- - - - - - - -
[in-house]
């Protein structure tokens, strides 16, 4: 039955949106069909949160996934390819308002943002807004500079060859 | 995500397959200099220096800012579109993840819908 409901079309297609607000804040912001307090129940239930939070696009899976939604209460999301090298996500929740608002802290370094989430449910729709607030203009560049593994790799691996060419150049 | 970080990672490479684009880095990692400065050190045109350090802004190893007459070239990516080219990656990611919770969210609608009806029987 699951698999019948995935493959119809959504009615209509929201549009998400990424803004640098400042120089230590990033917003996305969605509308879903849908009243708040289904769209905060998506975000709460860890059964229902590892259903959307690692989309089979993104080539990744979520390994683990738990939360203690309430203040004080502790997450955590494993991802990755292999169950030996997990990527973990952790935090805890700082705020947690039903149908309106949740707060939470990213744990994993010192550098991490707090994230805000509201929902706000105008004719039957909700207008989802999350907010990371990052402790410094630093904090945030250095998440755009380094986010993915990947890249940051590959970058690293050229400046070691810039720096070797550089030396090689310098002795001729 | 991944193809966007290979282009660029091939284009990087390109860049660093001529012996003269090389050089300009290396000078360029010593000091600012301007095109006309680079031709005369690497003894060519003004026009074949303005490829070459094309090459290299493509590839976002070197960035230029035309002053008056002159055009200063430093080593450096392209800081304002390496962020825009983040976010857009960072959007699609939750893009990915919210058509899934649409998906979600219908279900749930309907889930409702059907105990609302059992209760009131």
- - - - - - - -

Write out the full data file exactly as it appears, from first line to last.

[in-house]
């Protein structure tokens, strides 16, 4: 039955949106069909949160996934390819308002943002807004500079060859 | 995500397959200099220096800012579109993840819908 409901079309297609607000804040912001307090129940239930939070696009899976939604209460999301090298996500929740608002802290370094989430449910729709607030203009560049593994790799691996060419150049 | 970080990672490479684009880095990692400065050190045109350090802004190893007459070239990516080219990656990611919770969210609608009806029987 699951698999019948995935493959119809959504009615209509929201549009998400990424803004640098400042120089230590990033917003996305969605509308879903849908009243708040289904769209905060998506975000709460860890059964229902590892259903959307690692989309089979993104080539990744979520390994683990738990939360203690309430203040004080502790997450955590494993991802990755292999169950030996997990990527973990952790935090805890700082705020947690039903149908309106949740707060939470990213744990994993010192550098991490707090994230805000509201929902706000105008004719039957909700207008989802999350907010990371990052402790410094630093904090945030250095998440755009380094986010993915990947890249940051590959970058690293050229400046070691810039720096070797550089030396090689310098002795001729 | 991944193809966007290979282009660029091939284009990087390109860049660093001529012996003269090389050089300009290396000078360029010593000091600012301007095109006309680079031709005369690497003894060519003004026009074949303005490829070459094309090459290299493509590839976002070197960035230029035309002053008056002159055009200063430093080593450096392209800081304002390496962020825009983040976010857009960072959007699609939750893009990915919210058509899934649409998906979600219908279900749930309907889930409702059907105990609302059992209760009131």